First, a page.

The 2009 incident involved another type of U.S. surveillance, this by the U.S.S. Impeccable. It was equipped with sophisticated sonar to locate Chinese submarines, and was operating about 75 miles south of China’s submarine base on Hainan Island. Three Chinese government ships and two fishing vessels sought to disable the Impeccable’s sonar equipment. The Impeccable managed to avoid serious damage, but this incident further highlighted China’s views on navigational freedoms in the EEZ.
The United States has consistently contended that surveillance activities are legitimate in the EEZ, as well as on the high seas, but China refuses to accept this position, despite persistent reports that China itself quietly engages in similar activity offshore Japan and Vietnam.
The United States also seeks to survey the sea floor of the world’s oceans, including EEZs, in order to permit its submarines to operate without running into seamounts and other obstacles. In the U.S. view, this activity is necessary for navigation and thus is permitted by UNCLOS. Some other countries, including China, characterize this activity as “marine scientific research” which, in an EEZ, requires the consent of the coastal state. In September 2002, China strongly protested the activities of the U.S. Bowditch, which was engaging in hydrographic surveying in China’s EEZ, and in December 2002 China passed a law requiring Chinese approval for all mapping and surveying activities in its EEZ.
To bolster their view that military vessels have full navigational freedoms in the EEZ, American government experts emphasize that the U.S. does not prevent – but merely monitors – the military activities of Russia and other countries in America’s EEZ. Yet a number of countries claim that coastal states can prohibit at least some types of military activities in their EEZ. So this matter remains controversial, as China’s strong protests against the US-South Korean war games remind us, and U.S. failure to ratify UNCLOS makes it difficult for the United States to present arguments based on the Convention’s carefully-nuanced language.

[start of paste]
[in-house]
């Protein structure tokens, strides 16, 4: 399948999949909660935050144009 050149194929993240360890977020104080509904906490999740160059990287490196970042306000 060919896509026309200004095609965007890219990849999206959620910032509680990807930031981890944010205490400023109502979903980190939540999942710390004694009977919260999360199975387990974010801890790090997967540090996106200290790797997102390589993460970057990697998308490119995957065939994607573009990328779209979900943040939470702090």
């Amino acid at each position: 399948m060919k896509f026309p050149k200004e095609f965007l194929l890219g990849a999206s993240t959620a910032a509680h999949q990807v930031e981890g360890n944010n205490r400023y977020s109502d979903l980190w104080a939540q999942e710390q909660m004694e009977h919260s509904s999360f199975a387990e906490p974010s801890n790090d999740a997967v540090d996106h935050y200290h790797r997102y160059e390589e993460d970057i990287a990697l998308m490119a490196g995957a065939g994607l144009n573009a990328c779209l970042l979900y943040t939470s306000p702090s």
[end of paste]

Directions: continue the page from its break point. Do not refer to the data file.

The conflicts over U.S. military activities in the oceans near China’s coasts are likely to increase, as China’s navy and air force continue to expand and as China pursues its claims to adjacent continental shelf resources that stretch beyond its EEZ.. The United States has sought to convince China that – as China becomes more of a maritime naval power – it will be in China’s interest to protect the navigational freedoms of military ships. China has not yet accepted this view, however, despite its own reported military activities near the coasts of its neighbors. Thus far its position seems to be:”Do as I say, not as I do.”
In 1978, Deng Xiaoping suggested leaving China’s difficult island/sea boundary dispute with Japan “to the next generation, which will be wiser.” China has followed his advice regarding all its major law of the sea problems for more than three decades. Now it is time for Deng’s Chinese and foreign successors to prove that they are indeed wiser by reaching an understanding on these dangerous issues before they flare out of control.
This article was published on December 07, 2010 in the South China Morning Post Under the title, “Limits of tolerance.” It was published in Chinese on December 9th , 2010 in the China Times. (繁体中文 ) (简体中文)
Jerome A. Cohen is professor and co-director of the US-Asia Law Institute at NYU School of Law and adjunct senior fellow for Asia at the Council on Foreign Relations. Jon M. Van Dyke is professor and Carlsmith Ball Faculty Scholar at the William S. Richardson School of Law at the University of Hawaii at Manoa. See www.usali.org for previous articles in this series.